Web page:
A father of one of the Turkish Cypriot school victims of the Turkish earthquake has shared a heart-breaking note from his daughter, sent to him on May Day seven years ago.
Enver Karakaya posted Selin Karakaya’s International Workers Day message to him on 1 May 2016, when she would have been just seven years old.
At the time father Enver said he didn’t know whether to “laugh or cry” at the sweet message penned to him by his daughter.
Selin’s handwritten note in Turkish has drawings of lots of hearts, including a large one containing her and her father’s names, ‘Enver’ and ‘Selin’. She wrote:
“My dearest father, I love you very much. Happy 1st of May. When you are working you get really tired trying to earn money for us.
“ I really thank you xxxxxxxx”
7 yaşındaydı 1 Mayıs’ımı kutladığında. Bilgisayarın başındayken getirip vermişti bunu, dün gibi aklımda o an… #isiasortakdavamız pic.twitter.com/EzXEbAEgLG
— Enver Karakaya (@enverkarakaya) May 1, 2023
Teenager Selin Karakaya was a star pupil at Gazimağusa Türk Maarif Koleji, in the Turkish Republic of North Cyprus.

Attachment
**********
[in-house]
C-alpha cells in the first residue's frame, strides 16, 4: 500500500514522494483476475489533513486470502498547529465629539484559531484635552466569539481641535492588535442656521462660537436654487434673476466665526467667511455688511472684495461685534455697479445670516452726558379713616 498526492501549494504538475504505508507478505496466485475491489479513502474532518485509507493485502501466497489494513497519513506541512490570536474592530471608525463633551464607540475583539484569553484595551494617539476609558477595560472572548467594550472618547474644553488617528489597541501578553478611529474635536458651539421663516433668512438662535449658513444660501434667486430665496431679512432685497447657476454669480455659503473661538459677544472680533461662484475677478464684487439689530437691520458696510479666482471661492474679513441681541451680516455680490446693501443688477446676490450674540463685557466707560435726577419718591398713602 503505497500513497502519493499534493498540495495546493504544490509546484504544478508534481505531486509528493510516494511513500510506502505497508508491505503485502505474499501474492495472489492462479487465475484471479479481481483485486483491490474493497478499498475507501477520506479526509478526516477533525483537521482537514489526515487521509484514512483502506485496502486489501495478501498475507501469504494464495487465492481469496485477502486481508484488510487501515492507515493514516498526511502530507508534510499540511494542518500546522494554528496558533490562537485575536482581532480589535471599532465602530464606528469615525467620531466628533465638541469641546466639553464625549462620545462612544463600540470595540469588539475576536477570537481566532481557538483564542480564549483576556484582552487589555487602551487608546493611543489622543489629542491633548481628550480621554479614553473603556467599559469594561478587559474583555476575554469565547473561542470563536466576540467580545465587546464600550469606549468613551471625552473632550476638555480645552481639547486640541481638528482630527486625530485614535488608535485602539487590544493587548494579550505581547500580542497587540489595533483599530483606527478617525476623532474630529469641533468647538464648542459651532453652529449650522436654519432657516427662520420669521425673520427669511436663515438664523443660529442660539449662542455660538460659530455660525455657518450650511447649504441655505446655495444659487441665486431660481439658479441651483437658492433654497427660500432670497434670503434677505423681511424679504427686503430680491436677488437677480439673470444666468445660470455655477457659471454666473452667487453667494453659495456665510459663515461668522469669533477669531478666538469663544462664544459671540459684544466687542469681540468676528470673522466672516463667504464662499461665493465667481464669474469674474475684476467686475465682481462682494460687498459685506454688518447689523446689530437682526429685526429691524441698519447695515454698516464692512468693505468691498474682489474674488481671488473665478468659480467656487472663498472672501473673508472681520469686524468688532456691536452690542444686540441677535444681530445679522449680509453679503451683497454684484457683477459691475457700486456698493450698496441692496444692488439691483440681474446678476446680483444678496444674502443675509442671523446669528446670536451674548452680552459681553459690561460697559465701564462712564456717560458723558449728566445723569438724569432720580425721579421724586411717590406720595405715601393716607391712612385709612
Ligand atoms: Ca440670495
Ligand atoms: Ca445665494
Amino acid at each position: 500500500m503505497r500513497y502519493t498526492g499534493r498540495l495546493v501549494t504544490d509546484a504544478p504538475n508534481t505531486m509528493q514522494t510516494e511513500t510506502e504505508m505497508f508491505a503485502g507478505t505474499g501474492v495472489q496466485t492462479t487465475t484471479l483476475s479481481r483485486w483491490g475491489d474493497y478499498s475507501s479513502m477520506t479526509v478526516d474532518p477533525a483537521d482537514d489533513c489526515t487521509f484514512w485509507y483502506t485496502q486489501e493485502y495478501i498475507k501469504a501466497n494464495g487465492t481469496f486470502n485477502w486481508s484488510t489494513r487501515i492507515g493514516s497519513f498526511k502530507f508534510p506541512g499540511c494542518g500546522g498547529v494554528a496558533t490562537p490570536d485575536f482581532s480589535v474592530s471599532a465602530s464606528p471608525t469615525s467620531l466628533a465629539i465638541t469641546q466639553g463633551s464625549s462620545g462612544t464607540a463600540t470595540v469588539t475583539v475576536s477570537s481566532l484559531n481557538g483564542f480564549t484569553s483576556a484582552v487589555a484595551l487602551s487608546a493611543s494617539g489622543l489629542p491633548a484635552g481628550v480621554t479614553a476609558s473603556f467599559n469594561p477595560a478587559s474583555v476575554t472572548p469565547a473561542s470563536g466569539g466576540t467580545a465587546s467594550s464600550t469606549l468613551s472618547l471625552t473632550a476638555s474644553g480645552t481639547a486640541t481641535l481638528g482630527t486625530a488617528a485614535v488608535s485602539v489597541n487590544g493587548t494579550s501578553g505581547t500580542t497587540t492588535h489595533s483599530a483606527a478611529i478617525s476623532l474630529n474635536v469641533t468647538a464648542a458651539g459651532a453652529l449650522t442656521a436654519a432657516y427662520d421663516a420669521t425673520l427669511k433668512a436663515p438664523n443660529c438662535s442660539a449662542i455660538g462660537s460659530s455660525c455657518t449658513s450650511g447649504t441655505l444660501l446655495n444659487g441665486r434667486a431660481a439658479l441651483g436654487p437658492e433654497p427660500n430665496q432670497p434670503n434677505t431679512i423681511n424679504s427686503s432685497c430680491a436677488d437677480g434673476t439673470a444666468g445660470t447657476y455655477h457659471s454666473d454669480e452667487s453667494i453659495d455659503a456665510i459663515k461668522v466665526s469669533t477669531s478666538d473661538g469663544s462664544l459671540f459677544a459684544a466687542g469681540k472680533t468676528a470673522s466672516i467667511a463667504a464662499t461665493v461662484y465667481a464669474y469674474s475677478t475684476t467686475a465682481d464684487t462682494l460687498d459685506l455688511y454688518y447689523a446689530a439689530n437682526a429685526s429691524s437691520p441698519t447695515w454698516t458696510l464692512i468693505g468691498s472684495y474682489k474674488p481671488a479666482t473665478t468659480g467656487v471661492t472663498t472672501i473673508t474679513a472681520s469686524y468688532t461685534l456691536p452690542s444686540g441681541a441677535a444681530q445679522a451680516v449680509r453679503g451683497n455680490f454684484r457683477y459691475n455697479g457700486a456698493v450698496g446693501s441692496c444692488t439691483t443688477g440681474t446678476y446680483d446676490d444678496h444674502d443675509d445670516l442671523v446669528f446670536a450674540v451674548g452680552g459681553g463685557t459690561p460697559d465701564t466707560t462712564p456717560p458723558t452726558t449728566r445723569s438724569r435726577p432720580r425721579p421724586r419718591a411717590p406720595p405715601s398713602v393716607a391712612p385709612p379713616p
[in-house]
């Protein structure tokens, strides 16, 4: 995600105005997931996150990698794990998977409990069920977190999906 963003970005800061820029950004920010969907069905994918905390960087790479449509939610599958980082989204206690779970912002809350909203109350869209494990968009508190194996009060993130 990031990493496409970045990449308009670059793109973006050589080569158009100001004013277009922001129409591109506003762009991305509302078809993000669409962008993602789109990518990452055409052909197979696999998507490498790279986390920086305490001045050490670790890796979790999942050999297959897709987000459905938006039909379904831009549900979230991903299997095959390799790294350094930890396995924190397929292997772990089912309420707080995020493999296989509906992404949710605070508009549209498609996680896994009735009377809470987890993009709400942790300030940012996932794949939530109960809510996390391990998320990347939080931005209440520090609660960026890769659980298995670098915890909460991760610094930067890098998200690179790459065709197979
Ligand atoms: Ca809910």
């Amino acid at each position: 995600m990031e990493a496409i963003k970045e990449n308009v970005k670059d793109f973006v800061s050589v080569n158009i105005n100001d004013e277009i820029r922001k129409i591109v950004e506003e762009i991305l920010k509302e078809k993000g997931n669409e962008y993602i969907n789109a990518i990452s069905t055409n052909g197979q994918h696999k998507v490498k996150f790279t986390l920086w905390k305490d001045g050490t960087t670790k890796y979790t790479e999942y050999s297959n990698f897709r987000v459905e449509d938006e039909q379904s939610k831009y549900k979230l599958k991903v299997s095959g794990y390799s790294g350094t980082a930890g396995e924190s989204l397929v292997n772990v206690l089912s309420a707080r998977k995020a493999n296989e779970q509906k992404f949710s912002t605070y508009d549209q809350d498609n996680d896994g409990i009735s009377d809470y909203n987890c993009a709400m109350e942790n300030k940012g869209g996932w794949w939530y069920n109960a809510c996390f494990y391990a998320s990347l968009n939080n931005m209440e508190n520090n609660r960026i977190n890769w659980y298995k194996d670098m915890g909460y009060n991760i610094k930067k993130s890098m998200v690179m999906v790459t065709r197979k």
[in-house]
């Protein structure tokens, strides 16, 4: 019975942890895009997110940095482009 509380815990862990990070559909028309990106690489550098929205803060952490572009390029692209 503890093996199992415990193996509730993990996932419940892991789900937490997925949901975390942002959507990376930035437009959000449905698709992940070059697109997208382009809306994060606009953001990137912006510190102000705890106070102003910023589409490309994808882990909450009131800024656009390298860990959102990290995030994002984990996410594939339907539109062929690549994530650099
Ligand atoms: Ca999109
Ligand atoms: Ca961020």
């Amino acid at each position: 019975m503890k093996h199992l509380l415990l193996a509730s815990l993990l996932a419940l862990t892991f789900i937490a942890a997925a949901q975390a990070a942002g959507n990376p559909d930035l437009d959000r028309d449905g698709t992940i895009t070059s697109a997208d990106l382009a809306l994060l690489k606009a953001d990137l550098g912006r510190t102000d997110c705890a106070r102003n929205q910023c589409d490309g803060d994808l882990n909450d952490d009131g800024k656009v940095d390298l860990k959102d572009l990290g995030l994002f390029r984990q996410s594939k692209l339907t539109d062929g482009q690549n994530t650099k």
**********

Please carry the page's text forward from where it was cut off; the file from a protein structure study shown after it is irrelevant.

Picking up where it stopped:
The 14-year-old had travelled to Adıyaman with her school for a volleyball tournament when tragedy struck in the early hours of the morning on 6 February 2023.
The Turkish Cypriot school party was staying at Isias Hotel in Adıyaman, southeast Turkiye, but the poorly constructed 10-storey building crumbled in the wake of the powerful 7.8 tremor, trapping an estimated 100 guests.
Only four members from the school party survived, while 35 others, including Selin, perished under the rubble.
Selin’s parents, Enver and Ruşen Karakaya, along with relatives of the other pupils and teachers killed at Isias Hotel, have called for the hotel owners and officials who passed the accommodation as safe to be prosecuted for what they have described as a “massacre” [‘katliam’].
Hotel owner Ahmet Bozkurt, his son Efe Bozkurt, and four others were arrested in February.
Since the earthquake, the bereaved parents at have been sharing memories of their children as a means of coping with their grief, as well as keeping pressure on the Turkish authorities by keeping the Isias Hotel deaths in the public eye.